In an Aug. 16 post, Libs of TikTok accused Boston Children’s of supporting “castrating kids,” saying doctors there had performed surgeries on “young girls.” The hospital told The Post it doesn’t perform gender-affirming hysterectomies on patients younger than 18. The Post reported that an archived version of the hospital’s website suggested that vaginoplasties, the surgical construction of a vagina, were available to 17-year-olds. Boston Children’s said that, while 17-year-old patients can get surgical consultations, they must be adults at the time they undergo “genital surgeries.” The hospital said it had updated its website to reflect that policy.

“The commentary and the online attention that followed was based on the incorrect statement that Boston Children’s performs genital surgeries on minors in connection with transgender care,” the hospital said.

Twitter account Libs of TikTok blamed for harassment of children’s hospitals

That attention was fierce, according to the FBI. In court documents, agents said that staff members at the hospital’s Gender Multispecialty Service were then baselessly “accused of engaging in child abuse involving pedophilia, grooming, and mutilation of children.” Harassers flooded the hospital with phone calls and emails, some threatening to kill staff members or cause “mass casualty attacks,” according to federal agents.

Those harassers included Leavy, according to the FBI, which quickly connected her to the Aug. 30 hoax threat, the affidavit states. The hospital gave agents a recording of the call and its phone records, which included the caller’s number. Law enforcement used that number to go to T-Mobile and get subscriber information, finding that the number was registered to Leavy, according to the FBI. The T-Mobile records also revealed her phone had called the hospital at the time of the threat, the affidavit adds.

On Thursday, FBI agents interviewed Leavy at her Westfield home. At first, authorities said she denied making the bomb threat and said she didn’t know where her cellphone was. She “expressed disapproval” for the hospital several times during the interview, agents wrote.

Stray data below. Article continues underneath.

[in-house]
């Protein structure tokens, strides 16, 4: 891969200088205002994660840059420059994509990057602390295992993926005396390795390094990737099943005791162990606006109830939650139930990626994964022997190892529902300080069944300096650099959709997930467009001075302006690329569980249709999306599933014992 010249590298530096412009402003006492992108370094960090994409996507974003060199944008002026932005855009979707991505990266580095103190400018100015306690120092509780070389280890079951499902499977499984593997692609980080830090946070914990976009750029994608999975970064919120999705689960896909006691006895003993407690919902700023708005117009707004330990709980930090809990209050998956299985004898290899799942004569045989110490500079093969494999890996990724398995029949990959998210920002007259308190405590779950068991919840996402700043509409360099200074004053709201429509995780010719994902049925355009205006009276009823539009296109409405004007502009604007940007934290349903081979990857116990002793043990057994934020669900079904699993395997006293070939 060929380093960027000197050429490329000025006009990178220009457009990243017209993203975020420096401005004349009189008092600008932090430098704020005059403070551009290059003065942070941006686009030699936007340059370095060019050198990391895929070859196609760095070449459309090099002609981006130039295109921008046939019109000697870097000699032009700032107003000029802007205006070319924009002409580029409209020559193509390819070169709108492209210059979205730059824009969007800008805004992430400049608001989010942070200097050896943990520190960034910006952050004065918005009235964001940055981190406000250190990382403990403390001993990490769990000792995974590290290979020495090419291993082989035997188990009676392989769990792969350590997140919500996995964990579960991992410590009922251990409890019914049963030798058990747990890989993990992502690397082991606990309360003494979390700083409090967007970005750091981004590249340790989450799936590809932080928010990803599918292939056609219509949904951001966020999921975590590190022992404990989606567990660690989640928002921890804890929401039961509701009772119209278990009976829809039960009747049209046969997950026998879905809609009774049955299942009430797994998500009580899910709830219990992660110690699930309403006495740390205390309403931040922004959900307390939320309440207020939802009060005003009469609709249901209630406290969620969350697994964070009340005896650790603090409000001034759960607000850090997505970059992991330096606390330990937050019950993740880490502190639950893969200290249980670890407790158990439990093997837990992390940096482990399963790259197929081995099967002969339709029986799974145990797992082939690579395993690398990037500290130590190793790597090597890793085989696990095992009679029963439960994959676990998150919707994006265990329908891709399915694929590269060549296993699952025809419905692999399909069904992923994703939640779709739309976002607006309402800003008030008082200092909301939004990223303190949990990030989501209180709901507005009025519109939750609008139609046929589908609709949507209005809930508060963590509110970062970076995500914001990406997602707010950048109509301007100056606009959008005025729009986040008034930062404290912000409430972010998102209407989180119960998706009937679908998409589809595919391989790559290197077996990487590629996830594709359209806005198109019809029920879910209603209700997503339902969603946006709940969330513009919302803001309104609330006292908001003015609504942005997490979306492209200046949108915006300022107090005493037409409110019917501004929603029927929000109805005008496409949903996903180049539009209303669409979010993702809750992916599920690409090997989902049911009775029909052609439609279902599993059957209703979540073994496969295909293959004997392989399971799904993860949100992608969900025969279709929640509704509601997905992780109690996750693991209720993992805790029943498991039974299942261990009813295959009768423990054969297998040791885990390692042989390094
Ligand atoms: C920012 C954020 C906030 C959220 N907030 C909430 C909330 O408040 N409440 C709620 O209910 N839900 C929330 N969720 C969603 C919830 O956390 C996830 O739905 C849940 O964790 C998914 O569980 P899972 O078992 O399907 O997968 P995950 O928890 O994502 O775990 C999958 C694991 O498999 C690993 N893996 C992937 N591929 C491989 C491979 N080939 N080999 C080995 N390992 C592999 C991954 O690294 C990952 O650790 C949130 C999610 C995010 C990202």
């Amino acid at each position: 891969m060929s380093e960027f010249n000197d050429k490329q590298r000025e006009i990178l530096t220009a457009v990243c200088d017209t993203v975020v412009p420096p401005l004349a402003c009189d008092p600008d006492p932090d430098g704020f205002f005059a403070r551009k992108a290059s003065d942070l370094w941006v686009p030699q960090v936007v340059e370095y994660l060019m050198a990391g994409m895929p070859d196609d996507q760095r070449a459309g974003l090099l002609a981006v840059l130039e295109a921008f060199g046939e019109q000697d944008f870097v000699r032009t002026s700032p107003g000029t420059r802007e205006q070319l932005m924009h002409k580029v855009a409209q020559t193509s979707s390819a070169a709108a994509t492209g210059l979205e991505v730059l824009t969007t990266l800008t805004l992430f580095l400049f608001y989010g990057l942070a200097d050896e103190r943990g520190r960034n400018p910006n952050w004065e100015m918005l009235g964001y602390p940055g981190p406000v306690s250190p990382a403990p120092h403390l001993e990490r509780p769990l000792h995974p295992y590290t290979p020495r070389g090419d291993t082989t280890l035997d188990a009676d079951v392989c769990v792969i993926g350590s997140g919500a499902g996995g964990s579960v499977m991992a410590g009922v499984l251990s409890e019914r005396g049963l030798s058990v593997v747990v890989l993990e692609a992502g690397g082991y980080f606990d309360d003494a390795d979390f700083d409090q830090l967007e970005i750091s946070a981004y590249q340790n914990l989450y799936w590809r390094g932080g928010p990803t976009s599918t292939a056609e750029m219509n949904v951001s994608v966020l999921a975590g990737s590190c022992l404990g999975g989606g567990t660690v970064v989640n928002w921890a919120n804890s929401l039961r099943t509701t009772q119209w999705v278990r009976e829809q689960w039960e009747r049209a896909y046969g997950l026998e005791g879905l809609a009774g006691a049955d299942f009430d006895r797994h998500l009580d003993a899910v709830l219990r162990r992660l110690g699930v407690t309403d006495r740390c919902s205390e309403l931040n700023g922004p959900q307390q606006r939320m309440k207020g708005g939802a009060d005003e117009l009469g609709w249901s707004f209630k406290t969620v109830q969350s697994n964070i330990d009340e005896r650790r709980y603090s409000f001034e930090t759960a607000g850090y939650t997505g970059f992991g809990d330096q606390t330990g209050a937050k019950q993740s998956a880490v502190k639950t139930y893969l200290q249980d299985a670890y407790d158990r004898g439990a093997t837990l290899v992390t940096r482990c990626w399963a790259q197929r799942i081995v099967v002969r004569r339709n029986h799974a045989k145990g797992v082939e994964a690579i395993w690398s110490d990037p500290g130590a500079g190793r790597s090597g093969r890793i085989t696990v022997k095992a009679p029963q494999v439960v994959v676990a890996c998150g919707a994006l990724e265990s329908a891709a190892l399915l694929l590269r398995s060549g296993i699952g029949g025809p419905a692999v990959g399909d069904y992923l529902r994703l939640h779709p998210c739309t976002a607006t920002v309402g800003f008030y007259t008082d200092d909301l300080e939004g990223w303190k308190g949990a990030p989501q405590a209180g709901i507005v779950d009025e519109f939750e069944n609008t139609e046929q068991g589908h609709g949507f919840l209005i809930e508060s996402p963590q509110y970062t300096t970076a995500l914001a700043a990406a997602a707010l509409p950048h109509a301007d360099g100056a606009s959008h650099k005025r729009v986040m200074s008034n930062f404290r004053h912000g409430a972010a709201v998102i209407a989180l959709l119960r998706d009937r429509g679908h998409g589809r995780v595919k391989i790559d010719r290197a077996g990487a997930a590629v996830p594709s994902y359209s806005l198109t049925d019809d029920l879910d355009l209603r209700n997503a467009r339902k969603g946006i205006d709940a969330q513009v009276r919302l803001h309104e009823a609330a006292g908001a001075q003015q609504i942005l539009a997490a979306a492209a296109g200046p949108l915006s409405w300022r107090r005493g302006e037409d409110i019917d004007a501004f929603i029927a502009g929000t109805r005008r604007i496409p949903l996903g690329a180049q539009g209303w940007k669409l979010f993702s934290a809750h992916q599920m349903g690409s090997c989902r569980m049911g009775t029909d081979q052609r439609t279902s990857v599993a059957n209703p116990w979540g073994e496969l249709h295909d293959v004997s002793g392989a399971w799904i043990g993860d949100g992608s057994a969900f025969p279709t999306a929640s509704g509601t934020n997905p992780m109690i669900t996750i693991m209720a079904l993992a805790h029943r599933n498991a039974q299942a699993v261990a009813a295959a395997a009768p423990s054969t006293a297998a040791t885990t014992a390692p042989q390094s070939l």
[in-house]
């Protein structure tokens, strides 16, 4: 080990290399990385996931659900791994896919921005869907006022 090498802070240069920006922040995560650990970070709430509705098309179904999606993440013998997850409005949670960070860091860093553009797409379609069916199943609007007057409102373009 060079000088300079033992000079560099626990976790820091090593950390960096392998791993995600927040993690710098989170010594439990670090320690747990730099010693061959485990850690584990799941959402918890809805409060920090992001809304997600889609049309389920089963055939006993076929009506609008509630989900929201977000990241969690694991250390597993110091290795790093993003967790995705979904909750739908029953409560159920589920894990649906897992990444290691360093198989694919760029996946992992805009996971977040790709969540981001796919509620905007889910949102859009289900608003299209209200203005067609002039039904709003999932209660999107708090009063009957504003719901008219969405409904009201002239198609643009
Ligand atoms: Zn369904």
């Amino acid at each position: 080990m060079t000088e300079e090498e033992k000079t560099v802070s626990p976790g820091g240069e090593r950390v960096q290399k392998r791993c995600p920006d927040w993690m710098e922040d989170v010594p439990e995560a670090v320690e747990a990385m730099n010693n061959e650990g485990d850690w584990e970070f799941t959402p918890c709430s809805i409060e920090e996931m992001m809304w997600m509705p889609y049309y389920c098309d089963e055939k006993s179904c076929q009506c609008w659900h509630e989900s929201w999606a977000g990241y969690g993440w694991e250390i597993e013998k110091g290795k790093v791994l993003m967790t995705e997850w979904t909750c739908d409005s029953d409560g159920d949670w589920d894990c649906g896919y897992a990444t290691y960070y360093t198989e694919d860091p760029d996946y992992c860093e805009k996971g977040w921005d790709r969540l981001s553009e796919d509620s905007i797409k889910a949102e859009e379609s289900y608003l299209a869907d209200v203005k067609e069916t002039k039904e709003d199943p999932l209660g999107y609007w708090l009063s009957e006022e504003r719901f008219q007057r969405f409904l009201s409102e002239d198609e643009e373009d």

When pressed, Leavy admitted she had made the Aug. 30 call but said she never meant to actually bomb the hospital, the affidavit states. Agents found Leavy’s phone in her bedroom and arrested her.

Joseph Bonavolonta, the lead agent for the FBI’s Boston office, said Leavy’s call was one of dozens of hoax threats the hospital has received in recent months, threats he denounced as something “reprehensible” that “needs to stop now.” The real victims of those hoaxes, he said, are the hospital’s patients — children with rare diseases frightened they may get blown up and emergency patients who are diverted to another facility because of the lockdowns.

Bonavolonta and Rollins, the prosecutor, said agents are still investigating those hoaxes and could arrest more people “who cross the line of free speech and choose to inflict fear and intimidation.”

“It seems that this is happening all too often, that hoaxes are used to promote personal, hateful beliefs and ideologies,” Rollins added. “We will not stand by and allow this to continue.”

Derek Hawkins and Meena Venkataramanan contributed to this report.